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Self-guided bullet could hit laser-marked targets from a mile away

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January 31, 2012

The self-guided bullet developed by Sandia National Laboratories has been fitted with an L...

The self-guided bullet developed by Sandia National Laboratories has been fitted with an LED, to check if the embedded battery and control electronics can survive the flight

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A group of researchers at Sandia National Laboratories have built a prototype of a small-caliber bullet capable of steering itself towards a laser-marked target located approximately 2,000 meters (1.2 miles) away. The dart-like design has passed the initial testing stage, which included computer simulations as well as field-testing prototypes built from commercially available parts.

The four-inch (10 cm) long projectile is to be used with smoothbore arms, meaning ones with non-rifled barrels. Rifling involves cutting helical grooves in the barrel to give the bullet a spin that, thanks to the gyroscopic effect, improves its aerodynamic stability and accuracy. In a self-guided projectile, however, such spinning movement would prevent the bullet from reliably turning towards the target when in flight. For this reason, the group of researchers lead by Red Jones and Brian Kast decided to use a dart-like design that includes tiny fins to allow the projectile to fly straight, without a spin.

While positioning the center of gravity towards the front of the projectile aids the stability, the task of directing the bullet to its target is handled mainly by the little fins. The on-board guidance and control electronics use the information passed on by an optical sensor located in the nose to calculate the flight path. An algorithm in an eight-bit central processing unit is used to control electromagnetic actuators which, in turn, move the fins.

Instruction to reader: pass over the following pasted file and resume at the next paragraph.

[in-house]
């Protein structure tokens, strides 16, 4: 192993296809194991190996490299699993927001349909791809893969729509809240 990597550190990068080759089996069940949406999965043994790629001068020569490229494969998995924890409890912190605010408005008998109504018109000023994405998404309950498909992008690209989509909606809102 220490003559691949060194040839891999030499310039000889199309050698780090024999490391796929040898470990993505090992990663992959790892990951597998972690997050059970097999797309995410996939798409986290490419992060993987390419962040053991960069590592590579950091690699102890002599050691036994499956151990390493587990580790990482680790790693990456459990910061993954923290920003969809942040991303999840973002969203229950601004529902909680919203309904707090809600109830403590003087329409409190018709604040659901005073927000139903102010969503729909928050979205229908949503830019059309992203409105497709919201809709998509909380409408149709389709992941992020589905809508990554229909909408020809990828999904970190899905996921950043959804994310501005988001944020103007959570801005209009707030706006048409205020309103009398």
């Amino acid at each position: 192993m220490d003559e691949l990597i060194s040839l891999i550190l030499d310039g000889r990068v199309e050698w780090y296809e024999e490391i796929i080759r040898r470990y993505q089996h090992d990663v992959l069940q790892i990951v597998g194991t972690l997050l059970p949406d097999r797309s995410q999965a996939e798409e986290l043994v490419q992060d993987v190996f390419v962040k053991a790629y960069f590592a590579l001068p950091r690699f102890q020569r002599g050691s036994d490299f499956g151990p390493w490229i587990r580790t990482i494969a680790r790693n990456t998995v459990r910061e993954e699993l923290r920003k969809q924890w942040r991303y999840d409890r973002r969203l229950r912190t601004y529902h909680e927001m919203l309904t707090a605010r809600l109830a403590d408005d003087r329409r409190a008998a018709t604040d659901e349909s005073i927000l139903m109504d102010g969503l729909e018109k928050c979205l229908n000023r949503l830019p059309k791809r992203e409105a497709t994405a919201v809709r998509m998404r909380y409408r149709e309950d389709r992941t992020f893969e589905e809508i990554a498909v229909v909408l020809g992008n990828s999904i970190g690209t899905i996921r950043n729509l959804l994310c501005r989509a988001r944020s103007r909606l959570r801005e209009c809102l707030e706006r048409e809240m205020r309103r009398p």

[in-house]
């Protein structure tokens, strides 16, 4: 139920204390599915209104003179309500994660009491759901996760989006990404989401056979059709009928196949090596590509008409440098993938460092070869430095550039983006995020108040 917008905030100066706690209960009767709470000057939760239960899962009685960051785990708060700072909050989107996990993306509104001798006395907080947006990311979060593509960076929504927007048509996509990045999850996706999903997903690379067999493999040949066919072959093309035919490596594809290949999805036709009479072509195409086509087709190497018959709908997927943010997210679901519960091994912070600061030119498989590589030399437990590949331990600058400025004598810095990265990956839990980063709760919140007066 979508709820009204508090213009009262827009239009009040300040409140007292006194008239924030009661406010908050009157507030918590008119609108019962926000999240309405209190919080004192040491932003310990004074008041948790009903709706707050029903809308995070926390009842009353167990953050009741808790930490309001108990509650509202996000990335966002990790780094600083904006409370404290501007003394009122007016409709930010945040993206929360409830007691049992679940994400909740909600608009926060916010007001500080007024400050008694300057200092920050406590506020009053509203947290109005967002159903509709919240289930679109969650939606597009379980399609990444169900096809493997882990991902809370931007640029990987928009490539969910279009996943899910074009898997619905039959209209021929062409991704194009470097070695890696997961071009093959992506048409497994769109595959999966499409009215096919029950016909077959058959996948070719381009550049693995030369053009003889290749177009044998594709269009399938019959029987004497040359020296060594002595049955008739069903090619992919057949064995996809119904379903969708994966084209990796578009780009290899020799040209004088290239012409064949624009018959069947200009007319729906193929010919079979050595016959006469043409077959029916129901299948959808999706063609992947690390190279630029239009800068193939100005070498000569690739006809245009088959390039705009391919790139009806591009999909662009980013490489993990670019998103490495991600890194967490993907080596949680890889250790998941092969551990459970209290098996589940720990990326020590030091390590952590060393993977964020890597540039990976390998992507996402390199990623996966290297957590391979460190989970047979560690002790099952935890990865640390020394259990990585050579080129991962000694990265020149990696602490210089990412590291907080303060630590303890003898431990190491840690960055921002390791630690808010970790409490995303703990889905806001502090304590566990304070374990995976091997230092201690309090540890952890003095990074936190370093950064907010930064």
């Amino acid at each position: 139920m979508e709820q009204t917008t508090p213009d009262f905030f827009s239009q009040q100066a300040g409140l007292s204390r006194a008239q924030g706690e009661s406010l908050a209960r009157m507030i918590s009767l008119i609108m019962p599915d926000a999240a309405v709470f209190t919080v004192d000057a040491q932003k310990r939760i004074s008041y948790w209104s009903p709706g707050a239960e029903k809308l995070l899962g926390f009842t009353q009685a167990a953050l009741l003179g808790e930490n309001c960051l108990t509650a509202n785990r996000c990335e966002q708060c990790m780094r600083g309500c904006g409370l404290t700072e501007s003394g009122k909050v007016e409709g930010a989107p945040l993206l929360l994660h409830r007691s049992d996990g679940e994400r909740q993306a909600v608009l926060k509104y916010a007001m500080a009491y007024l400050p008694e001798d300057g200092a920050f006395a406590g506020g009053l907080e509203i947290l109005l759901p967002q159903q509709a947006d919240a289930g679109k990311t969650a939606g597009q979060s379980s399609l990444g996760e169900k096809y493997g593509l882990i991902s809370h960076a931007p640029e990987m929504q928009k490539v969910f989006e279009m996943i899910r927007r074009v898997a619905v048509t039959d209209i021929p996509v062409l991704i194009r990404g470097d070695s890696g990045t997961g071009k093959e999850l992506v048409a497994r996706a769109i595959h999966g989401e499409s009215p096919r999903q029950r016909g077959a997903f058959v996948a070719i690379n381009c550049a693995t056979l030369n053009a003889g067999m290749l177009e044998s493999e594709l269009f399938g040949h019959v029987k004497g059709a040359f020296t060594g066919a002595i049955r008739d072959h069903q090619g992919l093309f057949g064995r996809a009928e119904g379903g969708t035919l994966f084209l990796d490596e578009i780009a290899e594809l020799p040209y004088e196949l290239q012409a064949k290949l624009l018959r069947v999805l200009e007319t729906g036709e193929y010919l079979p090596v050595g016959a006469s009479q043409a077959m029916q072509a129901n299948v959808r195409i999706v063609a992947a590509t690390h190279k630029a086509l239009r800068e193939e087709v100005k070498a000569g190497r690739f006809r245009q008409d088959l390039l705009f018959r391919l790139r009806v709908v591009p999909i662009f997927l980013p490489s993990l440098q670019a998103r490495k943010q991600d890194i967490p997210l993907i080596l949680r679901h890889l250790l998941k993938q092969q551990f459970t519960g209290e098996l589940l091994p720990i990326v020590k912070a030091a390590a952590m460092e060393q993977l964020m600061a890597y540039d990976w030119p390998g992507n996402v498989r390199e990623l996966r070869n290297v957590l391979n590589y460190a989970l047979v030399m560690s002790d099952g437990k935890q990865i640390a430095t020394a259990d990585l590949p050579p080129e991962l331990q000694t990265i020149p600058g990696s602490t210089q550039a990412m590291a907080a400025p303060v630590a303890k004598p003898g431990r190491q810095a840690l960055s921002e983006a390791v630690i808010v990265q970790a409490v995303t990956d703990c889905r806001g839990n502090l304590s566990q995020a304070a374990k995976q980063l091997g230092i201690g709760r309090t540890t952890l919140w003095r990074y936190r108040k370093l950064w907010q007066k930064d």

Larger guided projectiles, such as missiles, rely on a device called an inertial measurement unit (IMU) that uses a set of accelerometers and gyroscopes to gather information on velocity, spatial orientation and gravitational forces. Fitting a small-caliber bullet with an IMU would make it extremely expensive. That, however, turned out not to be necessary, as the bullet's size appears to act to its advantage, when compared with larger projectiles.

The self-guided bullet developed by Sandia National Laboratories is four inches long and c...

Any projectile's flight dynamics depends on its mass and size. Both these factors influence the rate at which the projectile pitches and yaws. The rate is slower in larger projectiles, and since fewer path corrections can be done in flight, they need to be very precise. With the smaller projectiles yawing and pitching at a faster rate, as many as 30 corrections per second can be made, and less precision is allowed.

Computer simulation results suggest that, under real world conditions, a traditional bullet is likely to miss a target located 1,000 meters (0.62 miles) away by as much as 9 meters (9.8 yards), while a self-guided bullet would get within 20 cm (8 in) of that target. Oddly enough, the accuracy improves the further away the target is. "Because the bullet's motions settle the longer it is in flight, accuracy improves at longer ranges," Red Jones explains. Of course professional snipers can handle such distances pretty well even now, but the bullet could make their jobs much easier.

Field tests showed that electromagnetic actuation allows the projectile to reach the speed of 2,400 feet per second (730 meters per second) using off-the-shelf gun powder. This falls short of military standards, but the research team is confident that customized gunpowder is all that is needed to give the bullet that extra kick.

The researchers needed to devise a way of checking whether the on-board battery and the electronic components can actually survive the flight, and what they came up with is quite ingenious. They attached a tiny light-emitting diode to the bullet and shot it (took pictures of it, that is) in flight during a night field test. The main image at the top of the page illustrates that the components are robust enough to make it.